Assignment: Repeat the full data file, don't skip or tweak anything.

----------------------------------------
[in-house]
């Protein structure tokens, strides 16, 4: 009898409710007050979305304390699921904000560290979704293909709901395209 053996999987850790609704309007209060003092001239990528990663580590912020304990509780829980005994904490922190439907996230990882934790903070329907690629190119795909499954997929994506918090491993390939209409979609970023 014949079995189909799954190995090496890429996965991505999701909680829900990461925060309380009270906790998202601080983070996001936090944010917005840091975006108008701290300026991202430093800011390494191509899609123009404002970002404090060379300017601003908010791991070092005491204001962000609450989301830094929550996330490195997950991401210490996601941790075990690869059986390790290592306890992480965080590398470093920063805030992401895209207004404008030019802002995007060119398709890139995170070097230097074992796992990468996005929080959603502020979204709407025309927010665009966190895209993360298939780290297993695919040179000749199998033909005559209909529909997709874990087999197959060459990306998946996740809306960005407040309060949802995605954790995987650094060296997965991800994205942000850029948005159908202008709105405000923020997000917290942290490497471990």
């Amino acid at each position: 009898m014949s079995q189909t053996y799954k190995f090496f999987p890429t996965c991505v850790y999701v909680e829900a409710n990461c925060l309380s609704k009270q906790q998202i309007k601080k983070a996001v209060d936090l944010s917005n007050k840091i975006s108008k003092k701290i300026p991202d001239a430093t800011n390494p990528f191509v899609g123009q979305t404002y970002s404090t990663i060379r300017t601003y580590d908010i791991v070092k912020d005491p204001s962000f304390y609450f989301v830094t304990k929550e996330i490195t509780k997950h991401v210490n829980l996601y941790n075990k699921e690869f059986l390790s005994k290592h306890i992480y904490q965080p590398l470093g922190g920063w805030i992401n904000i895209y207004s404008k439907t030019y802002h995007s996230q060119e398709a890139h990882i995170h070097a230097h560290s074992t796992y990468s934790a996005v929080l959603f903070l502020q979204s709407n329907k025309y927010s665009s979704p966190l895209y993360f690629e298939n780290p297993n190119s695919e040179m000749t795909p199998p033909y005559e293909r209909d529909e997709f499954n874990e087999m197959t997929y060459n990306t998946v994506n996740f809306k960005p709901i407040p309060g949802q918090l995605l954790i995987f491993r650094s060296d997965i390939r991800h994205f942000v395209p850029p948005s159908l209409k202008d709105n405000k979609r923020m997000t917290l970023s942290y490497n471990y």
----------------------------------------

[in-house]
């Protein structure tokens, strides 16, 4: 009898409710007050979305304390699921904000560290979704293909709901395209 053996999987850790609704309007209060003092001239990528990663580590912020304990509780829980005994904490922190439907996230990882934790903070329907690629190119795909499954997929994506918090491993390939209409979609970023 014949079995189909799954190995090496890429996965991505999701909680829900990461925060309380009270906790998202601080983070996001936090944010917005840091975006108008701290300026991202430093800011390494191509899609123009404002970002404090060379300017601003908010791991070092005491204001962000609450989301830094929550996330490195997950991401210490996601941790075990690869059986390790290592306890992480965080590398470093920063805030992401895209207004404008030019802002995007060119398709890139995170070097230097074992796992990468996005929080959603502020979204709407025309927010665009966190895209993360298939780290297993695919040179000749199998033909005559209909529909997709874990087999197959060459990306998946996740809306960005407040309060949802995605954790995987650094060296997965991800994205942000850029948005159908202008709105405000923020997000917290942290490497471990």
């Amino acid at each position: 009898m014949s079995q189909t053996y799954k190995f090496f999987p890429t996965c991505v850790y999701v909680e829900a409710n990461c925060l309380s609704k009270q906790q998202i309007k601080k983070a996001v209060d936090l944010s917005n007050k840091i975006s108008k003092k701290i300026p991202d001239a430093t800011n390494p990528f191509v899609g123009q979305t404002y970002s404090t990663i060379r300017t601003y580590d908010i791991v070092k912020d005491p204001s962000f304390y609450f989301v830094t304990k929550e996330i490195t509780k997950h991401v210490n829980l996601y941790n075990k699921e690869f059986l390790s005994k290592h306890i992480y904490q965080p590398l470093g922190g920063w805030i992401n904000i895209y207004s404008k439907t030019y802002h995007s996230q060119e398709a890139h990882i995170h070097a230097h560290s074992t796992y990468s934790a996005v929080l959603f903070l502020q979204s709407n329907k025309y927010s665009s979704p966190l895209y993360f690629e298939n780290p297993n190119s695919e040179m000749t795909p199998p033909y005559e293909r209909d529909e997709f499954n874990e087999m197959t997929y060459n990306t998946v994506n996740f809306k960005p709901i407040p309060g949802q918090l995605l954790i995987f491993r650094s060296d997965i390939r991800h994205f942000v395209p850029p948005s159908l209409k202008d709105n405000k979609r923020m997000t917290l970023s942290y490497n471990y």